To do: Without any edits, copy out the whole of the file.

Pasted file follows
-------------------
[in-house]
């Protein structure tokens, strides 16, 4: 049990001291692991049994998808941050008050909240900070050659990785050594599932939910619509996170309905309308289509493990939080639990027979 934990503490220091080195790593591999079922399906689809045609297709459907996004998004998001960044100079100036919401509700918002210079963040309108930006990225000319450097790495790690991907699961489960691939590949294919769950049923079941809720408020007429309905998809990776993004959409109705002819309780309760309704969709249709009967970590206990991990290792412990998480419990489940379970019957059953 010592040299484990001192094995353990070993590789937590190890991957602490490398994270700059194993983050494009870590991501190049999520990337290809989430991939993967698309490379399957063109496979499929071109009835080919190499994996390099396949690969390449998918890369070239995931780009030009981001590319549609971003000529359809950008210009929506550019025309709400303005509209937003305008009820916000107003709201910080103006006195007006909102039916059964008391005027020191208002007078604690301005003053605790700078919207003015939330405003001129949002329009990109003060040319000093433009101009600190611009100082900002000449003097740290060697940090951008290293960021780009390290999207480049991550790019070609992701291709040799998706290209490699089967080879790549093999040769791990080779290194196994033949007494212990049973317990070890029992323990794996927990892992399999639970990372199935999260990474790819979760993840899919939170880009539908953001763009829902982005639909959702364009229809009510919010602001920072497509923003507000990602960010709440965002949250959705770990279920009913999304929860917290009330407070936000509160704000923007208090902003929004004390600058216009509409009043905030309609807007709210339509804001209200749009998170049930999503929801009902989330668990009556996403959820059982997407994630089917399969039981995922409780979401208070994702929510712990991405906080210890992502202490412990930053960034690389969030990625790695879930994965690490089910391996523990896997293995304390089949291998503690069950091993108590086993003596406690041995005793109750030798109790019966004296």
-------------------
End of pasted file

[in-house]
């Protein structure tokens, strides 16, 4: 049990001291692991049994998808941050008050909240900070050659990785050594599932939910619509996170309905309308289509493990939080639990027979 934990503490220091080195790593591999079922399906689809045609297709459907996004998004998001960044100079100036919401509700918002210079963040309108930006990225000319450097790495790690991907699961489960691939590949294919769950049923079941809720408020007429309905998809990776993004959409109705002819309780309760309704969709249709009967970590206990991990290792412990998480419990489940379970019957059953 010592040299484990001192094995353990070993590789937590190890991957602490490398994270700059194993983050494009870590991501190049999520990337290809989430991939993967698309490379399957063109496979499929071109009835080919190499994996390099396949690969390449998918890369070239995931780009030009981001590319549609971003000529359809950008210009929506550019025309709400303005509209937003305008009820916000107003709201910080103006006195007006909102039916059964008391005027020191208002007078604690301005003053605790700078919207003015939330405003001129949002329009990109003060040319000093433009101009600190611009100082900002000449003097740290060697940090951008290293960021780009390290999207480049991550790019070609992701291709040799998706290209490699089967080879790549093999040769791990080779290194196994033949007494212990049973317990070890029992323990794996927990892992399999639970990372199935999260990474790819979760993840899919939170880009539908953001763009829902982005639909959702364009229809009510919010602001920072497509923003507000990602960010709440965002949250959705770990279920009913999304929860917290009330407070936000509160704000923007208090902003929004004390600058216009509409009043905030309609807007709210339509804001209200749009998170049930999503929801009902989330668990009556996403959820059982997407994630089917399969039981995922409780979401208070994702929510712990991405906080210890992502202490412990930053960034690389969030990625790695879930994965690490089910391996523990896997293995304390089949291998503690069950091993108590086993003596406690041995005793109750030798109790019966004296």